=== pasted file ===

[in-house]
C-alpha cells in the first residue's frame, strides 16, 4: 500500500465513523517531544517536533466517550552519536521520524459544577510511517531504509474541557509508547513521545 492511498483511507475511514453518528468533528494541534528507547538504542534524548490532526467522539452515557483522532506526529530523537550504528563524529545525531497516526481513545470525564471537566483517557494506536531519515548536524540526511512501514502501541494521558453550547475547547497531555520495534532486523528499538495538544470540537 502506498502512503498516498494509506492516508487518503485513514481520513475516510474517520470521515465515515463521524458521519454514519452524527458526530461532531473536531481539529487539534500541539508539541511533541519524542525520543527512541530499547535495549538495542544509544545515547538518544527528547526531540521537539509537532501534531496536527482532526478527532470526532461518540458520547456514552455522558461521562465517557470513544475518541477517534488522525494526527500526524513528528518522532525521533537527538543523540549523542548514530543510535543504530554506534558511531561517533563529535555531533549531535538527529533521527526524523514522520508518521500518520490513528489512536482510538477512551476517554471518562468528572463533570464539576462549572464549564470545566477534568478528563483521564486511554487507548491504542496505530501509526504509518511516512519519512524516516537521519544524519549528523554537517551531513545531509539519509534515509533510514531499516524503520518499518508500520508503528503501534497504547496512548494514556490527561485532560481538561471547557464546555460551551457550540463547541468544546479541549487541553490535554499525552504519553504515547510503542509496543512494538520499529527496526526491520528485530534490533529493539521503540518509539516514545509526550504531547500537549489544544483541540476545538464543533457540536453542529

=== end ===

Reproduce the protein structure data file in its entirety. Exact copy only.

[in-house]
C-alpha cells in the first residue's frame, strides 16, 4: 500500500465513523517531544517536533466517550552519536521520524459544577510511517531504509474541557509508547513521545 492511498483511507475511514453518528468533528494541534528507547538504542534524548490532526467522539452515557483522532506526529530523537550504528563524529545525531497516526481513545470525564471537566483517557494506536531519515548536524540526511512501514502501541494521558453550547475547547497531555520495534532486523528499538495538544470540537 502506498502512503498516498494509506492516508487518503485513514481520513475516510474517520470521515465515515463521524458521519454514519452524527458526530461532531473536531481539529487539534500541539508539541511533541519524542525520543527512541530499547535495549538495542544509544545515547538518544527528547526531540521537539509537532501534531496536527482532526478527532470526532461518540458520547456514552455522558461521562465517557470513544475518541477517534488522525494526527500526524513528528518522532525521533537527538543523540549523542548514530543510535543504530554506534558511531561517533563529535555531533549531535538527529533521527526524523514522520508518521500518520490513528489512536482510538477512551476517554471518562468528572463533570464539576462549572464549564470545566477534568478528563483521564486511554487507548491504542496505530501509526504509518511516512519519512524516516537521519544524519549528523554537517551531513545531509539519509534515509533510514531499516524503520518499518508500520508503528503501534497504547496512548494514556490527561485532560481538561471547557464546555460551551457550540463547541468544546479541549487541553490535554499525552504519553504515547510503542509496543512494538520499529527496526526491520528485530534490533529493539521503540518509539516514545509526550504531547500537549489544544483541540476545538464543533457540536453542529